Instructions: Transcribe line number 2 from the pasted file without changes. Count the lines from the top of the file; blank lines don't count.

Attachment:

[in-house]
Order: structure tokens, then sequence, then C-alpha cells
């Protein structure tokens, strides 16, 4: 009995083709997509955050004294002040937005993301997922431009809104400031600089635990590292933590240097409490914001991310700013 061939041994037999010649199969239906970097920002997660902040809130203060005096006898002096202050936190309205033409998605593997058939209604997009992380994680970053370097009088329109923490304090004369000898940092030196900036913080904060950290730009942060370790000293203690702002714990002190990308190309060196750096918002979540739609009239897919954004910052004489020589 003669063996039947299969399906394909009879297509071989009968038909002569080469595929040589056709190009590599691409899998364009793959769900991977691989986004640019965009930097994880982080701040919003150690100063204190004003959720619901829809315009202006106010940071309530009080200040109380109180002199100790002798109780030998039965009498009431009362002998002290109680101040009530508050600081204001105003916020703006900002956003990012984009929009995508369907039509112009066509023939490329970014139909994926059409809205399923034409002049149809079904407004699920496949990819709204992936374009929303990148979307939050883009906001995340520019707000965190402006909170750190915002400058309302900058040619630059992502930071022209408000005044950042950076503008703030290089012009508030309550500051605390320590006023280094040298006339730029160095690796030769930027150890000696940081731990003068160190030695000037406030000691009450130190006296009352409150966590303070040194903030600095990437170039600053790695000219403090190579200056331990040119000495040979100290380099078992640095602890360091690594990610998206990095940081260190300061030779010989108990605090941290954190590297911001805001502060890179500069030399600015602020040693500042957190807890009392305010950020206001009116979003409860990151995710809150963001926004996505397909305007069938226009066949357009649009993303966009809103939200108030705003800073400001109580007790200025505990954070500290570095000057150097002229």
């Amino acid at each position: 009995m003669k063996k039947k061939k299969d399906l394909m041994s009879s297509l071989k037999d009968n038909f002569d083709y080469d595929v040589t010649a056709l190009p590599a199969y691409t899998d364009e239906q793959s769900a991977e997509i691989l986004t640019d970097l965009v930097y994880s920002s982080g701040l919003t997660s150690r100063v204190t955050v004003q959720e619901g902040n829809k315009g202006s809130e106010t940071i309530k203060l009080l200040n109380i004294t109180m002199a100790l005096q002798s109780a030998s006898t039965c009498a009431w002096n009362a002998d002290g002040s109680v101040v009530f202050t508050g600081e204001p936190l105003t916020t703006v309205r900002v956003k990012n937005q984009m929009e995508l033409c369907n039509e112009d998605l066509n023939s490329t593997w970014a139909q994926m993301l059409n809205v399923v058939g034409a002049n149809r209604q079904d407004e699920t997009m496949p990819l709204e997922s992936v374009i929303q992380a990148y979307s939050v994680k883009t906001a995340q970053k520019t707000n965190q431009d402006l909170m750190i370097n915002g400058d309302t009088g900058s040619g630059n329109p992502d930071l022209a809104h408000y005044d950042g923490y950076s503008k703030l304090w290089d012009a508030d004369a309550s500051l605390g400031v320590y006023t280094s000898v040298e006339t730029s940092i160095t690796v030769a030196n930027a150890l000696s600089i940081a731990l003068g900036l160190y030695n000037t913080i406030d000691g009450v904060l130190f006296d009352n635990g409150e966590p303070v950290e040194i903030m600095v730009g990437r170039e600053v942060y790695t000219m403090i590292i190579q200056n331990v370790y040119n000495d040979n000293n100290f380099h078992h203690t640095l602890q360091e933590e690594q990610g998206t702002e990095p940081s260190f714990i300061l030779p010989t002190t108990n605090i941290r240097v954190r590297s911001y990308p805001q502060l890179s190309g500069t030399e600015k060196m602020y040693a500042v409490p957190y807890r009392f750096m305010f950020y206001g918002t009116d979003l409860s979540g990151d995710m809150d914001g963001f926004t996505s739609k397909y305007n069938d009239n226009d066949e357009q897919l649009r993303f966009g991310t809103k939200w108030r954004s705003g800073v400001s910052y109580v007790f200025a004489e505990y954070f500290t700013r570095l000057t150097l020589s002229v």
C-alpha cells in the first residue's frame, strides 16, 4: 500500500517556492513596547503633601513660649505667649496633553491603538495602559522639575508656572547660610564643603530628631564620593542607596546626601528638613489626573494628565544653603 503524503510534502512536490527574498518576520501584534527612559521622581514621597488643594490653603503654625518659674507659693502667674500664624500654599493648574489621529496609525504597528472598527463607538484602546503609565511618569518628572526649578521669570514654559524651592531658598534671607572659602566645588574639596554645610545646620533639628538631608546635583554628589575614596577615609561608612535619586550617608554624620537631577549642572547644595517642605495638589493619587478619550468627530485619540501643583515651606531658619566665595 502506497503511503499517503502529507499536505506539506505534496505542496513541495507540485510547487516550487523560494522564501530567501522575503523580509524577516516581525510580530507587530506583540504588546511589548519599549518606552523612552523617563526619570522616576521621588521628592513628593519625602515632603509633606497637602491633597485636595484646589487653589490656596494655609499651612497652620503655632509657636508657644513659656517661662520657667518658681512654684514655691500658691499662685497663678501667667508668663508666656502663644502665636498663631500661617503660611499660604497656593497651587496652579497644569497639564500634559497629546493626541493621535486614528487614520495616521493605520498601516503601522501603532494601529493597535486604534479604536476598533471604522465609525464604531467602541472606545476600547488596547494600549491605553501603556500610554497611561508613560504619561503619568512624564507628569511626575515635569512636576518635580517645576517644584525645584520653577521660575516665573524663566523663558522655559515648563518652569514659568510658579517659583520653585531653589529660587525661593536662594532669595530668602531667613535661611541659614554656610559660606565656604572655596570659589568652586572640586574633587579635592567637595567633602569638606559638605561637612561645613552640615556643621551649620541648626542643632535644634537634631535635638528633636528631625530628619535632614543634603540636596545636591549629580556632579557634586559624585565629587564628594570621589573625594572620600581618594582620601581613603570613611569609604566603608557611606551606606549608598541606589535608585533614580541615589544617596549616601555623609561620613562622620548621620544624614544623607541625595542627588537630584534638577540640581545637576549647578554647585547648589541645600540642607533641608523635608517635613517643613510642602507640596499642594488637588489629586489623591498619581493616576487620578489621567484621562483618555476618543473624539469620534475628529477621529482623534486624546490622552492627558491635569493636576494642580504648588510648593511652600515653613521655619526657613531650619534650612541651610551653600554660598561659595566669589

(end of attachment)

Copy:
Order: structure tokens, then sequence, then C-alpha cells